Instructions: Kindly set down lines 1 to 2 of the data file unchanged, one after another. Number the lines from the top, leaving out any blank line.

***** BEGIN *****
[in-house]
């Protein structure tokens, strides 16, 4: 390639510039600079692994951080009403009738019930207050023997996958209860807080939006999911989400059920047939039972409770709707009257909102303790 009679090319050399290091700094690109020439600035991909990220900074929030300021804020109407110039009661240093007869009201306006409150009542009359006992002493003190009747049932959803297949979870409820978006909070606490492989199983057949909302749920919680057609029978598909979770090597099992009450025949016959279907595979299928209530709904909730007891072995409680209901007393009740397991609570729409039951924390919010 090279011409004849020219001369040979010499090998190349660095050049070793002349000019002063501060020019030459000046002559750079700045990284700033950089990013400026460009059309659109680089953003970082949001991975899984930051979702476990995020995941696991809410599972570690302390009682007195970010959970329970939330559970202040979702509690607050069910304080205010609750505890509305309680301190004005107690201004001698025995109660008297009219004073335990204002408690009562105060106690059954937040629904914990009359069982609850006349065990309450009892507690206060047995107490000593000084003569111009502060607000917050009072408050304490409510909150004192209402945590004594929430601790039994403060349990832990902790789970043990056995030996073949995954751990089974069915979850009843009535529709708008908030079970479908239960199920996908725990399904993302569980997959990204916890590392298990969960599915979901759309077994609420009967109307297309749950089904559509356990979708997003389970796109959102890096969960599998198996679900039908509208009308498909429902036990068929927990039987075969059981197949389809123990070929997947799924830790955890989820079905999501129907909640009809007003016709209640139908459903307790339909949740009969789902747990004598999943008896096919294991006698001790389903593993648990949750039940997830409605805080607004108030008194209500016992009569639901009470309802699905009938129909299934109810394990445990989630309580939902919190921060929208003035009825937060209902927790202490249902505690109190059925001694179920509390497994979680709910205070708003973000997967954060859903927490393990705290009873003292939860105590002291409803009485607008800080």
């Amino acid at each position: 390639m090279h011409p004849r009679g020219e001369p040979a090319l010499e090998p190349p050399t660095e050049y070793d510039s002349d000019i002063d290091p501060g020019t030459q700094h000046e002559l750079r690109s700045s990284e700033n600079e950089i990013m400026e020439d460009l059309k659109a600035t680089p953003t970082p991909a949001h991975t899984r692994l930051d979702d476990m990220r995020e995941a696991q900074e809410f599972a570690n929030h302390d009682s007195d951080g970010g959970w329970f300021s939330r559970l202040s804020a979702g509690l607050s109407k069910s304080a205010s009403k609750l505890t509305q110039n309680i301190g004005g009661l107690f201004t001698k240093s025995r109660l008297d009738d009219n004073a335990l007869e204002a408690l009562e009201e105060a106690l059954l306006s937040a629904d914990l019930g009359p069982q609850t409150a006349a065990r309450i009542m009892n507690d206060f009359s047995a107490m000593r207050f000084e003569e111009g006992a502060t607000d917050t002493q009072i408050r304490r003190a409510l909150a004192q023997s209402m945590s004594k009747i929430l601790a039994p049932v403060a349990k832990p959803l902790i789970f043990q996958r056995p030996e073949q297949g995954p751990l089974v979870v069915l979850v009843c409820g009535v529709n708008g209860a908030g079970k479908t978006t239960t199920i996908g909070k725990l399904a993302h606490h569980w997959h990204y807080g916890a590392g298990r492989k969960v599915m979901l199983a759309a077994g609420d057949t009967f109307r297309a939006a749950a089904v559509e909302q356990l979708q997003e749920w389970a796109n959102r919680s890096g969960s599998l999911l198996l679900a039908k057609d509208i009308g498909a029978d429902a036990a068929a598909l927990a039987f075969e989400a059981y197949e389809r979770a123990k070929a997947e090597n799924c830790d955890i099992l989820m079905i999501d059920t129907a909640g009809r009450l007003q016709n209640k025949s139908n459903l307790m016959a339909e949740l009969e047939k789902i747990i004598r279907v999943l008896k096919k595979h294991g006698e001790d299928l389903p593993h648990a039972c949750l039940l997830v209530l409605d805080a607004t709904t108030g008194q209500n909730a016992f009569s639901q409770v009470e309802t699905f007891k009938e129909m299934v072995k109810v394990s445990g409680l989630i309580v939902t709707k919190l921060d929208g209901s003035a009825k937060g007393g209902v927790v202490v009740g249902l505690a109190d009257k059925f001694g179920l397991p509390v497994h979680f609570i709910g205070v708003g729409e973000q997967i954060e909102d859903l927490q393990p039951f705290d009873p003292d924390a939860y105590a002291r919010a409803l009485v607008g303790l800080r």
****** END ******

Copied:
[in-house]
């Protein structure tokens, strides 16, 4: 390639510039600079692994951080009403009738019930207050023997996958209860807080939006999911989400059920047939039972409770709707009257909102303790 009679090319050399290091700094690109020439600035991909990220900074929030300021804020109407110039009661240093007869009201306006409150009542009359006992002493003190009747049932959803297949979870409820978006909070606490492989199983057949909302749920919680057609029978598909979770090597099992009450025949016959279907595979299928209530709904909730007891072995409680209901007393009740397991609570729409039951924390919010 090279011409004849020219001369040979010499090998190349660095050049070793002349000019002063501060020019030459000046002559750079700045990284700033950089990013400026460009059309659109680089953003970082949001991975899984930051979702476990995020995941696991809410599972570690302390009682007195970010959970329970939330559970202040979702509690607050069910304080205010609750505890509305309680301190004005107690201004001698025995109660008297009219004073335990204002408690009562105060106690059954937040629904914990009359069982609850006349065990309450009892507690206060047995107490000593000084003569111009502060607000917050009072408050304490409510909150004192209402945590004594929430601790039994403060349990832990902790789970043990056995030996073949995954751990089974069915979850009843009535529709708008908030079970479908239960199920996908725990399904993302569980997959990204916890590392298990969960599915979901759309077994609420009967109307297309749950089904559509356990979708997003389970796109959102890096969960599998198996679900039908509208009308498909429902036990068929927990039987075969059981197949389809123990070929997947799924830790955890989820079905999501129907909640009809007003016709209640139908459903307790339909949740009969789902747990004598999943008896096919294991006698001790389903593993648990949750039940997830409605805080607004108030008194209500016992009569639901009470309802699905009938129909299934109810394990445990989630309580939902919190921060929208003035009825937060209902927790202490249902505690109190059925001694179920509390497994979680709910205070708003973000997967954060859903927490393990705290009873003292939860105590002291409803009485607008800080």